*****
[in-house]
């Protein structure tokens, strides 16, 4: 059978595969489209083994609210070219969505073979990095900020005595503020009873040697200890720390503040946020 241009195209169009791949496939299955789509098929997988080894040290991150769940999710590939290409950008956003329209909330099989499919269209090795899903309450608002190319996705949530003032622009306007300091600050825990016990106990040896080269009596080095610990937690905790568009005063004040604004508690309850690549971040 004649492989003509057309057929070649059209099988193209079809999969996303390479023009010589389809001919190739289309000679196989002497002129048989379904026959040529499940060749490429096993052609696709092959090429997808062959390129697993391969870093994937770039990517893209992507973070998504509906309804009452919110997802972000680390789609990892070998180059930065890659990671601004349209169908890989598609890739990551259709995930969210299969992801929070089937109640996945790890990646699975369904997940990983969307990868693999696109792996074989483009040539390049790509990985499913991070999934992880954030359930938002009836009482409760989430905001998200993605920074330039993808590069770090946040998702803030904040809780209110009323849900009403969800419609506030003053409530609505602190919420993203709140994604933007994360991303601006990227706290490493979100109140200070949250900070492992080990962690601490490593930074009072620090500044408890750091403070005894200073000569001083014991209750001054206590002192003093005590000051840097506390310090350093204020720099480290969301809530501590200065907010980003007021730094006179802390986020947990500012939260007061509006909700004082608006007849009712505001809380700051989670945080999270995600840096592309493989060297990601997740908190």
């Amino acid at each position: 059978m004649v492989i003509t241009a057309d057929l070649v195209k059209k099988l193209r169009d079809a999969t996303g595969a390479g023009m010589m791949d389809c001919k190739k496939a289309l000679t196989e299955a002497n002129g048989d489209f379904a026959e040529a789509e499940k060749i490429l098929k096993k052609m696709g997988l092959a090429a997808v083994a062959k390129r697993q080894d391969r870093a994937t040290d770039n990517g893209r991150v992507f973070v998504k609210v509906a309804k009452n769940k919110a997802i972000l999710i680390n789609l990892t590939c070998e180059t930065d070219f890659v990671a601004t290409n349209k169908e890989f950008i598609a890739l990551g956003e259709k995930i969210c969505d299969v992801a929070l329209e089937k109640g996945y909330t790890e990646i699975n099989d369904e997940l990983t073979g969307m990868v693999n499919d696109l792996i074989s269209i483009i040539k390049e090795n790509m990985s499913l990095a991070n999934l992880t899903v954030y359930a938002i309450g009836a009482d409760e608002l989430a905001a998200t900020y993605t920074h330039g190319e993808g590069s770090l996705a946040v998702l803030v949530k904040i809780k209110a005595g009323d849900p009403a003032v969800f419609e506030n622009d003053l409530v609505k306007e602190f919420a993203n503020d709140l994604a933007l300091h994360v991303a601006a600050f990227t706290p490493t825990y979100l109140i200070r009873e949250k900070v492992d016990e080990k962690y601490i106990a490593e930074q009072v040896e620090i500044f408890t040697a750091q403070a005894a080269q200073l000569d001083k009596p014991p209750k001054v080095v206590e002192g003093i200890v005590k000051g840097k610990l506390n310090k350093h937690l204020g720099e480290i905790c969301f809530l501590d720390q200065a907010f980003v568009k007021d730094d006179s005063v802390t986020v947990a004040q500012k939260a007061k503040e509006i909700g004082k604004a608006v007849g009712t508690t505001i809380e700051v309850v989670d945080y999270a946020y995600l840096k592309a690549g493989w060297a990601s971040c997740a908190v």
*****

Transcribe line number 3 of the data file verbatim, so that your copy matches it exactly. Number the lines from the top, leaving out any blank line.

């Amino acid at each position: 059978m004649v492989i003509t241009a057309d057929l070649v195209k059209k099988l193209r169009d079809a999969t996303g595969a390479g023009m010589m791949d389809c001919k190739k496939a289309l000679t196989e299955a002497n002129g048989d489209f379904a026959e040529a789509e499940k060749i490429l098929k096993k052609m696709g997988l092959a090429a997808v083994a062959k390129r697993q080894d391969r870093a994937t040290d770039n990517g893209r991150v992507f973070v998504k609210v509906a309804k009452n769940k919110a997802i972000l999710i680390n789609l990892t590939c070998e180059t930065d070219f890659v990671a601004t290409n349209k169908e890989f950008i598609a890739l990551g956003e259709k995930i969210c969505d299969v992801a929070l329209e089937k109640g996945y909330t790890e990646i699975n099989d369904e997940l990983t073979g969307m990868v693999n499919d696109l792996i074989s269209i483009i040539k390049e090795n790509m990985s499913l990095a991070n999934l992880t899903v954030y359930a938002i309450g009836a009482d409760e608002l989430a905001a998200t900020y993605t920074h330039g190319e993808g590069s770090l996705a946040v998702l803030v949530k904040i809780k209110a005595g009323d849900p009403a003032v969800f419609e506030n622009d003053l409530v609505k306007e602190f919420a993203n503020d709140l994604a933007l300091h994360v991303a601006a600050f990227t706290p490493t825990y979100l109140i200070r009873e949250k900070v492992d016990e080990k962690y601490i106990a490593e930074q009072v040896e620090i500044f408890t040697a750091q403070a005894a080269q200073l000569d001083k009596p014991p209750k001054v080095v206590e002192g003093i200890v005590k000051g840097k610990l506390n310090k350093h937690l204020g720099e480290i905790c969301f809530l501590d720390q200065a907010f980003v568009k007021d730094d006179s005063v802390t986020v947990a004040q500012k939260a007061k503040e509006i909700g004082k604004a608006v007849g009712t508690t505001i809380e700051v309850v989670d945080y999270a946020y995600l840096k592309a690549g493989w060297a990601s971040c997740a908190v």